The ScrumMum – an agile adoption anti-pattern

Whichever way you look at it, if you’ve ever heard yourself talking to your team and uttering the words “I’m not your mother”, it’s probably not a good thing.

Even if you’re actually a Mum and have the healthy intention of creating independent and highly-functioning people – ready and equiped to face the world on their own two feet – having to tell someone who isn’t your progeny that you’re not their Mother means:

1. There is a clear case of mistaken identity
2. The aforementioned person(s) clearly aren’t in a place of independence or higher functioning yet.

If you’re their ScrumMaster and you’re saying these words, then you may have just fallen into the trap of becoming your team’s ‘ScrumMum’.

This can be an easy trap to fall into, particularly if you’re in the early days of an Agile adoption. This is in part due to the notion of Servant Leadership and maybe err-ing on the side of servitude over leadership.

It can also be exacerbated by the fact that few companies initially accept that the ScrumMaster role is a full-time position. They often create hybrid roles (or slashies as the movie Zoolander called them) despite protests from Agile/Scrum Coaches about ‘conflicts of interest’. In many cases, an early Agile adopter’s preference is for ‘resource utilisation’ over human objectivity.

However the conflict of interest causes considerable issues. It’s really hard to be objective when under direct pressure to deliver. So, when faced with this situation, plus the desire for successful adoption of a better way of working, most ScrumMasters will take on any trivial task to free them of this conflict. They can then maintain the justification for their existence – ‘I’m not directly productive, but look how all the support I give enables the team’.

This can lead to an over reliance on the ScrumMaster, with the team effectively seeing them as the team administrator. Before long the team stops doing even the most basic of things: from updating the board or calculating their velocity, to writing up actions from retrospective. Instead the ScrumMum ‘facilitates’ for them.

Unfortunately, the ScrumMum, while trying to do the right thing, makes it hard for the team to move up the ladder to the next level of an Agile adoption. Mainly because it separates the team from working directly with the Scrum theories and practices which help them improve.

This is Scrum by rote, instead of the standup being the Team’s standup, it becomes the ScrumMum’s standup – with the ScrumMum orchestrating and asking the 3 questions. The team just go through the motions in an almost mechanical way. This can lead to the standup becoming a status update with a distinct lack of co-ordination, the very thing the standup was intended to avoid.

The same follows with the other Scrum ceremonies. The team often going through the motions with little or no understanding of why they are doing something. Their sole interest becomes exiting the gathering as soon as possible so they can get back to their work and be ‘productive’.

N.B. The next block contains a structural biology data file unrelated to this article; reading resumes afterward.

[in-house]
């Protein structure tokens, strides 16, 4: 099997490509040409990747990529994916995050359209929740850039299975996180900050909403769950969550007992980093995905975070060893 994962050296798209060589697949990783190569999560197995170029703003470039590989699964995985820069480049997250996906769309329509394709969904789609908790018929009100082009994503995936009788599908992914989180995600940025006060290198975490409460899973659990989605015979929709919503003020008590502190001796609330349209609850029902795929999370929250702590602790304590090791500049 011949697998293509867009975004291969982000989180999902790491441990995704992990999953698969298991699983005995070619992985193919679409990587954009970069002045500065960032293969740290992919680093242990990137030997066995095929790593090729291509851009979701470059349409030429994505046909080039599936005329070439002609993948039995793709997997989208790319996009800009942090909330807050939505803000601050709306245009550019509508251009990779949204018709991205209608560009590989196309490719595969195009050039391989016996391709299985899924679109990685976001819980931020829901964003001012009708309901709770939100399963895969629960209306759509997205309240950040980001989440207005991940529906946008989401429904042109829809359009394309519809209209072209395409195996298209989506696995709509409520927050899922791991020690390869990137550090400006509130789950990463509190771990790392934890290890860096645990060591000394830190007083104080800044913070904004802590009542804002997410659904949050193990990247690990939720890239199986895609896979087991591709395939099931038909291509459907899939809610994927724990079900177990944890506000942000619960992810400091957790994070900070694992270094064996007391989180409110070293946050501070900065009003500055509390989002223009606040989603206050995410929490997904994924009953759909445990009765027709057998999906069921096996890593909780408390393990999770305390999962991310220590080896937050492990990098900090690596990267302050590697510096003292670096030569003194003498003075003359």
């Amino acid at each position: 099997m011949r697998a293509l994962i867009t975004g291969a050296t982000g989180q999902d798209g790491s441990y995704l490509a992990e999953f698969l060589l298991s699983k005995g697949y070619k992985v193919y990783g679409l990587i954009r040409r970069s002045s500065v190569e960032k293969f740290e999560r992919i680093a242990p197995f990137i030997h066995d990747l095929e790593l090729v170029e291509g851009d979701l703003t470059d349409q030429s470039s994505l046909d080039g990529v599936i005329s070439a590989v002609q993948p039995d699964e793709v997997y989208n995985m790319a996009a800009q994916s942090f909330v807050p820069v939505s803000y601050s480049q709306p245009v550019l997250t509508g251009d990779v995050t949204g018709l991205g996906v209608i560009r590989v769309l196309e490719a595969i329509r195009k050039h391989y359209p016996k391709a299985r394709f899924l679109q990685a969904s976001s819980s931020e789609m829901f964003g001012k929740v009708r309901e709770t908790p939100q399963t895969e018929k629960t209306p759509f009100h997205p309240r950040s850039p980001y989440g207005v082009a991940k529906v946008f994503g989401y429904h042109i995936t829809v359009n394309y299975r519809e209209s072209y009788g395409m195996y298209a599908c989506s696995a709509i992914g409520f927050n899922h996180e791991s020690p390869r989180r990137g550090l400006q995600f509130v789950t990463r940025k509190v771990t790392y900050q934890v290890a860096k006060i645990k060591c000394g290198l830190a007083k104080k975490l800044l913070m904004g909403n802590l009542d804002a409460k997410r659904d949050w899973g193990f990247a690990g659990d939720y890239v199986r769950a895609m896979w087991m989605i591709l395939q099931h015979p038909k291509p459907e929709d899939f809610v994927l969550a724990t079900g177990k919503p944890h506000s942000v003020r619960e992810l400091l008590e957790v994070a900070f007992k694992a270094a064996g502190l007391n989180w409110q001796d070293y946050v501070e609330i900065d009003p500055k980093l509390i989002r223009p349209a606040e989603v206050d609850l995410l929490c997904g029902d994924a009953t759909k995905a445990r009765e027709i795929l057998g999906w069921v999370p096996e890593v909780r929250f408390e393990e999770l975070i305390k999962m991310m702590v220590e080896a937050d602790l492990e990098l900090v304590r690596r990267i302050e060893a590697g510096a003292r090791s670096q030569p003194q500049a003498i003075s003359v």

As the team disengages with the system they operate in, the opportunity to create profound change and a more effective way of working is lost.

It can take a great deal of effort to turn this around. Undoing the dependence on the ScrumMum often involves some form of ‘reset’ to transfer ownership and responsibility from the ScrumMum to the team.

This often involves helping the team realise that the ceremonies and practices of Scrum are their ceremonies and practices. It’s necessary to first transfer ownership, then help the team understand the nature and value they derive from protocols.

For example, the team’s velocity is their velocity. It’s a diagnostic tool to help the team understand how well their engine is running. It’s certainly not a measuring stick to compare them with other teams. And it probably shouldn’t be use as a predictive tool for ‘planning’ delivery dates.

Instead, when their velocity dips, it allows them to reflect in order to understand why the dip occurred and what they can do to prevent that particular dip occurring again.

When their velocity increases, the team have the opportunity to analyse why it increased and decide if and how they can take advantage of it.

So, with the example of velocity, the ScrumMaster’s role is to help the team understand the principles. Why velocity is calculated, what about it’s nature will help the team understand more about their environment and how it will help them unlock and move to the next level.

It’s my humble opinion the Scrum framework presents a set of training wheels just like those on your first bike. A ScrumMaster’s key role is to support the team in understanding the mechanics of riding the bike, demonstrate why the use of the training wheels are initially necessary and then challenge the team to remove said wheels as soon as they can.

This can be done by:

  1. Demonstrating the mechanics, show them how it works.
  2. Transferring ownership to the team, let them try, let them fail.
  3. Gradually decrease the support until they’re able to go it alone.

Once the team is on this path, they’re fast on the road to becoming self-sufficient. Your aim as a ScrumMaster (just like any good parent) is not to justify your own existence. You’re not there to create a group of dependents, but to know that your team can go out into the world and forge its own way.